• Appearance. You don't need to write a saga and not every NPC needs to stand out; but one or two appearance quirks that players remember define an NPC. "Ah, it's Bob the wizard, he always wears that battered old green hat."

  • Stats; scribble down a few critical stats for them if you really need; for AD&D it'd be things like HP, AC and a couple of skills and attack bonus if they're going to hit someone. Combat based characters may need full fleshing out, but Bob the Shopkeeper doesn't need any of that.

  • Skills/Perks; mostly like stats; make a note of a couple of key skills and either their level/rating/bonus/etc or just a word description and one obscure (hobby) skill for the NPC. "Bob the Shopkeeper, Bargain +10, Rumourmonger +8, Taxidermy +6". The hobby skill gives the NPC something to talk about.

  • Relationships; who the NPC likes and dislikes and also any events that have happened with (or without) the players that are significant to the NPC. You don't need full details either, just a short phrase to kickstart your own memory about what happened. Like "Bob gave Fred magic sword as thank you for putting out fire"

That's it, that's all I roll with now and that's what keeps the NPCs alive; you need to make them convincing, not detail to the Nth degree - I've found that to actually be more limiting for them and not to mention time consuming!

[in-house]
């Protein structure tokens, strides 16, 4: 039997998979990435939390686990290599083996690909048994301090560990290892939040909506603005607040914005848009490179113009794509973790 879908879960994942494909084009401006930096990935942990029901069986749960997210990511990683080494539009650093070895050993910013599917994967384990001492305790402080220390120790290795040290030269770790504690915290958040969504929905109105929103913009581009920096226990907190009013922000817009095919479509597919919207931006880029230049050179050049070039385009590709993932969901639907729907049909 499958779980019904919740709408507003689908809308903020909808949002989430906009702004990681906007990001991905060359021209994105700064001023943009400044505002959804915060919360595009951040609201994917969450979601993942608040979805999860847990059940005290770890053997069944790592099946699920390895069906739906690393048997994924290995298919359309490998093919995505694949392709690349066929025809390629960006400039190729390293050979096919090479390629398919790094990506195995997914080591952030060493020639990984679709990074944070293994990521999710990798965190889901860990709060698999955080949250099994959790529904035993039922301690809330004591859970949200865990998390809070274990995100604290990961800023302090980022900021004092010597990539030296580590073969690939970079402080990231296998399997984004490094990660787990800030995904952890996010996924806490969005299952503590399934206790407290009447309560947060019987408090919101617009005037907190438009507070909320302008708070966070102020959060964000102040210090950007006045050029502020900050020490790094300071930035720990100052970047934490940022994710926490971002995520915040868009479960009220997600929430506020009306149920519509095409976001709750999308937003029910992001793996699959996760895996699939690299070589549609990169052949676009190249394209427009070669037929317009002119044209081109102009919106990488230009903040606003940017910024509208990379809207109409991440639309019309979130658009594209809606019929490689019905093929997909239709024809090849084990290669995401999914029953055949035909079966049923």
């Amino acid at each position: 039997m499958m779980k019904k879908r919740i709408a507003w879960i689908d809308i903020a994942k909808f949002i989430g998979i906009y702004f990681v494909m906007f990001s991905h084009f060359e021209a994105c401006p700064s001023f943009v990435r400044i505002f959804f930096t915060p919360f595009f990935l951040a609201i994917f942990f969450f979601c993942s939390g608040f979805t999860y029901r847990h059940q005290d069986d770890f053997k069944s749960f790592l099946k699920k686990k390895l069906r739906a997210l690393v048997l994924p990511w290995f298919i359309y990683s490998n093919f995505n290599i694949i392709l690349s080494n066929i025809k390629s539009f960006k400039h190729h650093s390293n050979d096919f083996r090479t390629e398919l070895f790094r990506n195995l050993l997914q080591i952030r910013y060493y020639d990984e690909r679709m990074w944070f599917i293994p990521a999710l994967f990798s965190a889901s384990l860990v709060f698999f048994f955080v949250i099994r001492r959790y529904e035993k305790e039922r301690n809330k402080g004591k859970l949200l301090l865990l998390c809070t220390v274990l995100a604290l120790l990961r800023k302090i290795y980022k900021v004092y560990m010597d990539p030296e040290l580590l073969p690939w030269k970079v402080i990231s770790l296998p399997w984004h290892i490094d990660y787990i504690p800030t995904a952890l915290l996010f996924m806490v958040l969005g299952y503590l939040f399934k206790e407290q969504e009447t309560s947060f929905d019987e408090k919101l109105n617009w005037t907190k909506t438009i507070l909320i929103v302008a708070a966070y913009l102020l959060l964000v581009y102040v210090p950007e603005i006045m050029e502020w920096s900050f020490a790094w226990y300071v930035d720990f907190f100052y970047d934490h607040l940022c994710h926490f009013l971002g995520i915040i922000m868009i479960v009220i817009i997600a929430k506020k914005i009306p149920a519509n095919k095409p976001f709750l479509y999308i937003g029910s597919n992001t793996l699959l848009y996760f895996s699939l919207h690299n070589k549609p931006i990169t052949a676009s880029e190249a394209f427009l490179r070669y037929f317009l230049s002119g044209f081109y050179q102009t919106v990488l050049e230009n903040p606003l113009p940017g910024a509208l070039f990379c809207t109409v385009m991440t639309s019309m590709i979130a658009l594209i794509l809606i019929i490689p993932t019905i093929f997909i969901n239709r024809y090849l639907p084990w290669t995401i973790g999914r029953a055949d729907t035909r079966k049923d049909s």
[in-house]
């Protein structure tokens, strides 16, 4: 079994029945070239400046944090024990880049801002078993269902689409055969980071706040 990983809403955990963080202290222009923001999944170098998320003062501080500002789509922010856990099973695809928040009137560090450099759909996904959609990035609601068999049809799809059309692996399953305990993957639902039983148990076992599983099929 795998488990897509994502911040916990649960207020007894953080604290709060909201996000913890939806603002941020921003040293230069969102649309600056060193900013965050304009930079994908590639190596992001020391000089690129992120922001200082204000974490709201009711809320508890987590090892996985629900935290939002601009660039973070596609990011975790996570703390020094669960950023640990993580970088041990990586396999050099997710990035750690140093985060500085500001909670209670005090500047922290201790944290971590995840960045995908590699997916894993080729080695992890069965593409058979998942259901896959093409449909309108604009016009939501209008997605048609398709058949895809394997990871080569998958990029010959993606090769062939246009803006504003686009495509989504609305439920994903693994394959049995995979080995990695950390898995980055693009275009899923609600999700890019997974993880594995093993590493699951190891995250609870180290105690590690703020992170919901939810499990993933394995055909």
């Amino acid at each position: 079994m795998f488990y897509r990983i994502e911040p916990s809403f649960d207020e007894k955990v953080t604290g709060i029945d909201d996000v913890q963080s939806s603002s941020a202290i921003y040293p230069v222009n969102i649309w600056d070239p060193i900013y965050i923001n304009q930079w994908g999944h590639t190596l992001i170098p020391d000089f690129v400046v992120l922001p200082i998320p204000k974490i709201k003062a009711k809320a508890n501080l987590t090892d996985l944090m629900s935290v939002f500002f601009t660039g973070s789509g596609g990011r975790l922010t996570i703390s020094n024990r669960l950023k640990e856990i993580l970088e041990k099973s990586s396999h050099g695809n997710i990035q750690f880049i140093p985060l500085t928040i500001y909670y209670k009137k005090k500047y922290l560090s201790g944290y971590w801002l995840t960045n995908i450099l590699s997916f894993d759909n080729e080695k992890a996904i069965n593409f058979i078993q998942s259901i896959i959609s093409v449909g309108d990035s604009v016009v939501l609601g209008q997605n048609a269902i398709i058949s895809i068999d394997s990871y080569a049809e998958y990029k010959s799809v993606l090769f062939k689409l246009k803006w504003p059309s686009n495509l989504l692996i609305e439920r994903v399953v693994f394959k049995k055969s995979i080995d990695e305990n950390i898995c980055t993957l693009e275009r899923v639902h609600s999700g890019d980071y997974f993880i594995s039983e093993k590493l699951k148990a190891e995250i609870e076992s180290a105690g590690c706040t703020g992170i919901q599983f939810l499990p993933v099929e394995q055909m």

Major NPCs

These are worth detailing in full - or at least a lot more detail, again especially for combat based NPCs; these are your major supporting cast to the story and I take more time and detail in these NPCs as well as adding more background, really just fleshing out what I've put above.

  • \$\begingroup\$ I thought about appearance and personality but didn't actually wrote those down, thanks for the tip. Interaction-based NPC creation is something I'll add to my notebook :) As for the other things, apparently I wasn't so far off as I imagined. We don't look at the rules or roll stuff if it's not necessary, so those tips are going to come really handy. And for the skills, I somehow felt I SHOULD add them. We are all unpredictable players and I know what happens when you give any of us room for backstabbing or playing dirty with an NPC. \$\endgroup\$